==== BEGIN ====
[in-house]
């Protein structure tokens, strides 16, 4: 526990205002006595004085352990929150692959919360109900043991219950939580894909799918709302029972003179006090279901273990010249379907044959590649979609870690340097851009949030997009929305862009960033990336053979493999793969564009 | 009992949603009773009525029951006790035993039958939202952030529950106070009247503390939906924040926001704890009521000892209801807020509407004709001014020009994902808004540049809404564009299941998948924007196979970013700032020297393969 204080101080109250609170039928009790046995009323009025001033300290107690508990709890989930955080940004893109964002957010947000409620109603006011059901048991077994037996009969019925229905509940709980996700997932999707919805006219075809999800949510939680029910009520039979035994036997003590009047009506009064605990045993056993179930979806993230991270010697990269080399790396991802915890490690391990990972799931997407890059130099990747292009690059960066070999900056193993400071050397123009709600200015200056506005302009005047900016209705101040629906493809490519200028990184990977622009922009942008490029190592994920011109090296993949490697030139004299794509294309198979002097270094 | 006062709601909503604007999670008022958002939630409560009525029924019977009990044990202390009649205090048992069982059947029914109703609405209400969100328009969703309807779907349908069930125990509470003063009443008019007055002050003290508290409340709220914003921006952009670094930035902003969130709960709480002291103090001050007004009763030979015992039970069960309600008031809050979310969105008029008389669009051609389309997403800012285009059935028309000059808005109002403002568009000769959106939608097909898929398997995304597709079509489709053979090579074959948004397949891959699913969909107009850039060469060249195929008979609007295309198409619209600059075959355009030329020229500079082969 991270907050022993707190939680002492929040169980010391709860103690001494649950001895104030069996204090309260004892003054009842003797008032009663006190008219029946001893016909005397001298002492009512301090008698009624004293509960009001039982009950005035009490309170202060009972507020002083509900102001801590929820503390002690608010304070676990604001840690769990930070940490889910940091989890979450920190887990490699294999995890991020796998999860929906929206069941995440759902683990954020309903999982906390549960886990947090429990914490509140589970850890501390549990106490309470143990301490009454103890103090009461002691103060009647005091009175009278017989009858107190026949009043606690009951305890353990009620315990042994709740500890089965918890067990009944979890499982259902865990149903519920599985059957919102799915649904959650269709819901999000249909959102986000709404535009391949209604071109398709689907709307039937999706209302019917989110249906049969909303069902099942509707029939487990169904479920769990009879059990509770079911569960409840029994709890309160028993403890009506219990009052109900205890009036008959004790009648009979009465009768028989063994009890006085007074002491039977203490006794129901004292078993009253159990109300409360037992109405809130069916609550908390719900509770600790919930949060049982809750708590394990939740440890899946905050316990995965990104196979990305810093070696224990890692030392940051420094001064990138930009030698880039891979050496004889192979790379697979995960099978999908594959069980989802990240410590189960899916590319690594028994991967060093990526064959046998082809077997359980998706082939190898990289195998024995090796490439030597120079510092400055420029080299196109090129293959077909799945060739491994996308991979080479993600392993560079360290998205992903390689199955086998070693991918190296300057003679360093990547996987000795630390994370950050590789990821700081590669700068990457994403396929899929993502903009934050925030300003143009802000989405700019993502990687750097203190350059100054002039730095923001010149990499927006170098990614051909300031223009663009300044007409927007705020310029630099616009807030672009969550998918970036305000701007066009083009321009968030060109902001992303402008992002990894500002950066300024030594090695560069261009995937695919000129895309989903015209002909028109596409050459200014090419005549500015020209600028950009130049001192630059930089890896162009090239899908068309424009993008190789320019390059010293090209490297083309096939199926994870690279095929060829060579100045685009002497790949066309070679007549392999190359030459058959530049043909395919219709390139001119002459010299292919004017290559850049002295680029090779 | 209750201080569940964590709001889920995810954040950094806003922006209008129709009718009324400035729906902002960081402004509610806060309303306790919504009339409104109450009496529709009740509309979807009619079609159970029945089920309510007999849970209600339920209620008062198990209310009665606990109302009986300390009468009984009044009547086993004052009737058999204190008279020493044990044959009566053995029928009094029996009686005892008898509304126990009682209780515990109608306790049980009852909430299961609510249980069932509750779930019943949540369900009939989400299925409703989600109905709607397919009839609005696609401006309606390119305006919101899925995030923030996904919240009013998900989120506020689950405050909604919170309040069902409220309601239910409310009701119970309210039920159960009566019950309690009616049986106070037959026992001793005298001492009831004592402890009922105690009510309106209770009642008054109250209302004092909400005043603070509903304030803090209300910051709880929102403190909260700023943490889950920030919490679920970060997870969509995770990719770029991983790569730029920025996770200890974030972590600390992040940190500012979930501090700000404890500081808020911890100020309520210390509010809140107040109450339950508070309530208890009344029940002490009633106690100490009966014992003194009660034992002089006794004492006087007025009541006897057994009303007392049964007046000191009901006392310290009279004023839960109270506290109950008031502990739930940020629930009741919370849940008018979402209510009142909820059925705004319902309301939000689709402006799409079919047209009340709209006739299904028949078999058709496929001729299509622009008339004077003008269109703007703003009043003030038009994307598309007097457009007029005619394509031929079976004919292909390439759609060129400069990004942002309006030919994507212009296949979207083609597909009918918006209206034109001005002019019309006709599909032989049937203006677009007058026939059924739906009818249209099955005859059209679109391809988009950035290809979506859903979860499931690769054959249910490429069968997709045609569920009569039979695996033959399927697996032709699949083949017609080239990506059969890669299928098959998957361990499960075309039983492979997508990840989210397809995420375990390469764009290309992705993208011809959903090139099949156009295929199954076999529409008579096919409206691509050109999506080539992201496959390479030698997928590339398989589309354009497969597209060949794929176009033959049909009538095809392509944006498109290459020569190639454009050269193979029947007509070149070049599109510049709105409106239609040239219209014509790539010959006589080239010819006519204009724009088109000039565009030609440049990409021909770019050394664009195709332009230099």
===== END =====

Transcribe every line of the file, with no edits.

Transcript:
[in-house]
């Protein structure tokens, strides 16, 4: 526990205002006595004085352990929150692959919360109900043991219950939580894909799918709302029972003179006090279901273990010249379907044959590649979609870690340097851009949030997009929305862009960033990336053979493999793969564009 | 009992949603009773009525029951006790035993039958939202952030529950106070009247503390939906924040926001704890009521000892209801807020509407004709001014020009994902808004540049809404564009299941998948924007196979970013700032020297393969 204080101080109250609170039928009790046995009323009025001033300290107690508990709890989930955080940004893109964002957010947000409620109603006011059901048991077994037996009969019925229905509940709980996700997932999707919805006219075809999800949510939680029910009520039979035994036997003590009047009506009064605990045993056993179930979806993230991270010697990269080399790396991802915890490690391990990972799931997407890059130099990747292009690059960066070999900056193993400071050397123009709600200015200056506005302009005047900016209705101040629906493809490519200028990184990977622009922009942008490029190592994920011109090296993949490697030139004299794509294309198979002097270094 | 006062709601909503604007999670008022958002939630409560009525029924019977009990044990202390009649205090048992069982059947029914109703609405209400969100328009969703309807779907349908069930125990509470003063009443008019007055002050003290508290409340709220914003921006952009670094930035902003969130709960709480002291103090001050007004009763030979015992039970069960309600008031809050979310969105008029008389669009051609389309997403800012285009059935028309000059808005109002403002568009000769959106939608097909898929398997995304597709079509489709053979090579074959948004397949891959699913969909107009850039060469060249195929008979609007295309198409619209600059075959355009030329020229500079082969 991270907050022993707190939680002492929040169980010391709860103690001494649950001895104030069996204090309260004892003054009842003797008032009663006190008219029946001893016909005397001298002492009512301090008698009624004293509960009001039982009950005035009490309170202060009972507020002083509900102001801590929820503390002690608010304070676990604001840690769990930070940490889910940091989890979450920190887990490699294999995890991020796998999860929906929206069941995440759902683990954020309903999982906390549960886990947090429990914490509140589970850890501390549990106490309470143990301490009454103890103090009461002691103060009647005091009175009278017989009858107190026949009043606690009951305890353990009620315990042994709740500890089965918890067990009944979890499982259902865990149903519920599985059957919102799915649904959650269709819901999000249909959102986000709404535009391949209604071109398709689907709307039937999706209302019917989110249906049969909303069902099942509707029939487990169904479920769990009879059990509770079911569960409840029994709890309160028993403890009506219990009052109900205890009036008959004790009648009979009465009768028989063994009890006085007074002491039977203490006794129901004292078993009253159990109300409360037992109405809130069916609550908390719900509770600790919930949060049982809750708590394990939740440890899946905050316990995965990104196979990305810093070696224990890692030392940051420094001064990138930009030698880039891979050496004889192979790379697979995960099978999908594959069980989802990240410590189960899916590319690594028994991967060093990526064959046998082809077997359980998706082939190898990289195998024995090796490439030597120079510092400055420029080299196109090129293959077909799945060739491994996308991979080479993600392993560079360290998205992903390689199955086998070693991918190296300057003679360093990547996987000795630390994370950050590789990821700081590669700068990457994403396929899929993502903009934050925030300003143009802000989405700019993502990687750097203190350059100054002039730095923001010149990499927006170098990614051909300031223009663009300044007409927007705020310029630099616009807030672009969550998918970036305000701007066009083009321009968030060109902001992303402008992002990894500002950066300024030594090695560069261009995937695919000129895309989903015209002909028109596409050459200014090419005549500015020209600028950009130049001192630059930089890896162009090239899908068309424009993008190789320019390059010293090209490297083309096939199926994870690279095929060829060579100045685009002497790949066309070679007549392999190359030459058959530049043909395919219709390139001119002459010299292919004017290559850049002295680029090779 | 209750201080569940964590709001889920995810954040950094806003922006209008129709009718009324400035729906902002960081402004509610806060309303306790919504009339409104109450009496529709009740509309979807009619079609159970029945089920309510007999849970209600339920209620008062198990209310009665606990109302009986300390009468009984009044009547086993004052009737058999204190008279020493044990044959009566053995029928009094029996009686005892008898509304126990009682209780515990109608306790049980009852909430299961609510249980069932509750779930019943949540369900009939989400299925409703989600109905709607397919009839609005696609401006309606390119305006919101899925995030923030996904919240009013998900989120506020689950405050909604919170309040069902409220309601239910409310009701119970309210039920159960009566019950309690009616049986106070037959026992001793005298001492009831004592402890009922105690009510309106209770009642008054109250209302004092909400005043603070509903304030803090209300910051709880929102403190909260700023943490889950920030919490679920970060997870969509995770990719770029991983790569730029920025996770200890974030972590600390992040940190500012979930501090700000404890500081808020911890100020309520210390509010809140107040109450339950508070309530208890009344029940002490009633106690100490009966014992003194009660034992002089006794004492006087007025009541006897057994009303007392049964007046000191009901006392310290009279004023839960109270506290109950008031502990739930940020629930009741919370849940008018979402209510009142909820059925705004319902309301939000689709402006799409079919047209009340709209006739299904028949078999058709496929001729299509622009008339004077003008269109703007703003009043003030038009994307598309007097457009007029005619394509031929079976004919292909390439759609060129400069990004942002309006030919994507212009296949979207083609597909009918918006209206034109001005002019019309006709599909032989049937203006677009007058026939059924739906009818249209099955005859059209679109391809988009950035290809979506859903979860499931690769054959249910490429069968997709045609569920009569039979695996033959399927697996032709699949083949017609080239990506059969890669299928098959998957361990499960075309039983492979997508990840989210397809995420375990390469764009290309992705993208011809959903090139099949156009295929199954076999529409008579096919409206691509050109999506080539992201496959390479030698997928590339398989589309354009497969597209060949794929176009033959049909009538095809392509944006498109290459020569190639454009050269193979029947007509070149070049599109510049709105409106239609040239219209014509790539010959006589080239010819006519204009724009088109000039565009030609440049990409021909770019050394664009195709332009230099």